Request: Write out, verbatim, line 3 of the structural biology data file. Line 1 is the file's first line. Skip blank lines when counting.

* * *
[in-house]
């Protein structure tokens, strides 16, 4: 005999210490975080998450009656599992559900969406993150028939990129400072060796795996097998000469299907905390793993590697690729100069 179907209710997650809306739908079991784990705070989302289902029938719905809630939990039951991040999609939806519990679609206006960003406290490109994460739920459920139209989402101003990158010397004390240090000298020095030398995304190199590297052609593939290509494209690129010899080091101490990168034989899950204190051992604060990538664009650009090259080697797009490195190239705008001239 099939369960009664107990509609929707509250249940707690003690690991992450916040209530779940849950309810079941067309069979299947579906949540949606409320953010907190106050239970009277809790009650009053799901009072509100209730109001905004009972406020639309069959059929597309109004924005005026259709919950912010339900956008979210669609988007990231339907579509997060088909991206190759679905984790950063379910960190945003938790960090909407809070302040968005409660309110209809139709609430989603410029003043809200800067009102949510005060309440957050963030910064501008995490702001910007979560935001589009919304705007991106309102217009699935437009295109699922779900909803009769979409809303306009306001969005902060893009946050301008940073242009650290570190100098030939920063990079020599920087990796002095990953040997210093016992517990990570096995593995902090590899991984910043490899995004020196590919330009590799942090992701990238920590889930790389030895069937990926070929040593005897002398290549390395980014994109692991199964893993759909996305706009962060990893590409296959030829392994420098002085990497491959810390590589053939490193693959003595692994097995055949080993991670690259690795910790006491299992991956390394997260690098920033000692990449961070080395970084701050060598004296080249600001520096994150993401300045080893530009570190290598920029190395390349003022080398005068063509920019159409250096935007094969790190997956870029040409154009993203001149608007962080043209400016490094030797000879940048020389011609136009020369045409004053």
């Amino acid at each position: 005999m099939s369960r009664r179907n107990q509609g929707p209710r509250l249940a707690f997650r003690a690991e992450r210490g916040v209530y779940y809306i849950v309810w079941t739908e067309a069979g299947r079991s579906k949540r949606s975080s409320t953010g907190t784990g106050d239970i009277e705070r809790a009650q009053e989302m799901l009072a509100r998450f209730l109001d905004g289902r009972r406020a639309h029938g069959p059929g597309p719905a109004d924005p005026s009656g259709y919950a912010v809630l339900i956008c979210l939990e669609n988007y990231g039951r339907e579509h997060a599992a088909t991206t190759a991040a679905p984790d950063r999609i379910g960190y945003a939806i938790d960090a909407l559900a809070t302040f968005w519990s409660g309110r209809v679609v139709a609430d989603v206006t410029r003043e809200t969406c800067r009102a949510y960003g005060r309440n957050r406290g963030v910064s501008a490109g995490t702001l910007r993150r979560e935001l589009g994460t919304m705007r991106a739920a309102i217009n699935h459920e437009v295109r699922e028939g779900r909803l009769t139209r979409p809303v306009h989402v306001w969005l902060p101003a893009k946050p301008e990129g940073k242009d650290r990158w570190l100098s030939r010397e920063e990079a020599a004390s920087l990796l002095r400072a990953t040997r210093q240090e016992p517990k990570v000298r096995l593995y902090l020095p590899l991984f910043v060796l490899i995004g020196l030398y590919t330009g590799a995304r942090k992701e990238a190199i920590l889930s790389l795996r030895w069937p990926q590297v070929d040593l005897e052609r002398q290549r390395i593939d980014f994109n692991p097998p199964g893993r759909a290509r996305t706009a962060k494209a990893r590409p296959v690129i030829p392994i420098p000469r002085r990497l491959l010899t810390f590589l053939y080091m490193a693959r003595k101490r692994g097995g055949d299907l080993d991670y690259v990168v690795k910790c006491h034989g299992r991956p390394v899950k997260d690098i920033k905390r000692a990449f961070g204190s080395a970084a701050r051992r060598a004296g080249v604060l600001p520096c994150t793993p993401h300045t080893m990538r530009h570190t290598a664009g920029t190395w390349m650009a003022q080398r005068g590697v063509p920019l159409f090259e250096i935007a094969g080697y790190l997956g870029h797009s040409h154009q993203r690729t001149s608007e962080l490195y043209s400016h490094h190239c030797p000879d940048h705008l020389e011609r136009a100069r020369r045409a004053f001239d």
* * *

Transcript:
């Amino acid at each position: 005999m099939s369960r009664r179907n107990q509609g929707p209710r509250l249940a707690f997650r003690a690991e992450r210490g916040v209530y779940y809306i849950v309810w079941t739908e067309a069979g299947r079991s579906k949540r949606s975080s409320t953010g907190t784990g106050d239970i009277e705070r809790a009650q009053e989302m799901l009072a509100r998450f209730l109001d905004g289902r009972r406020a639309h029938g069959p059929g597309p719905a109004d924005p005026s009656g259709y919950a912010v809630l339900i956008c979210l939990e669609n988007y990231g039951r339907e579509h997060a599992a088909t991206t190759a991040a679905p984790d950063r999609i379910g960190y945003a939806i938790d960090a909407l559900a809070t302040f968005w519990s409660g309110r209809v679609v139709a609430d989603v206006t410029r003043e809200t969406c800067r009102a949510y960003g005060r309440n957050r406290g963030v910064s501008a490109g995490t702001l910007r993150r979560e935001l589009g994460t919304m705007r991106a739920a309102i217009n699935h459920e437009v295109r699922e028939g779900r909803l009769t139209r979409p809303v306009h989402v306001w969005l902060p101003a893009k946050p301008e990129g940073k242009d650290r990158w570190l100098s030939r010397e920063e990079a020599a004390s920087l990796l002095r400072a990953t040997r210093q240090e016992p517990k990570v000298r096995l593995y902090l020095p590899l991984f910043v060796l490899i995004g020196l030398y590919t330009g590799a995304r942090k992701e990238a190199i920590l889930s790389l795996r030895w069937p990926q590297v070929d040593l005897e052609r002398q290549r390395i593939d980014f994109n692991p097998p199964g893993r759909a290509r996305t706009a962060k494209a990893r590409p296959v690129i030829p392994i420098p000469r002085r990497l491959l010899t810390f590589l053939y080091m490193a693959r003595k101490r692994g097995g055949d299907l080993d991670y690259v990168v690795k910790c006491h034989g299992r991956p390394v899950k997260d690098i920033k905390r000692a990449f961070g204190s080395a970084a701050r051992r060598a004296g080249v604060l600001p520096c994150t793993p993401h300045t080893m990538r530009h570190t290598a664009g920029t190395w390349m650009a003022q080398r005068g590697v063509p920019l159409f090259e250096i935007a094969g080697y790190l997956g870029h797009s040409h154009q993203r690729t001149s608007e962080l490195y043209s400016h490094h190239c030797p000879d940048h705008l020389e011609r136009a100069r020369r045409a004053f001239d």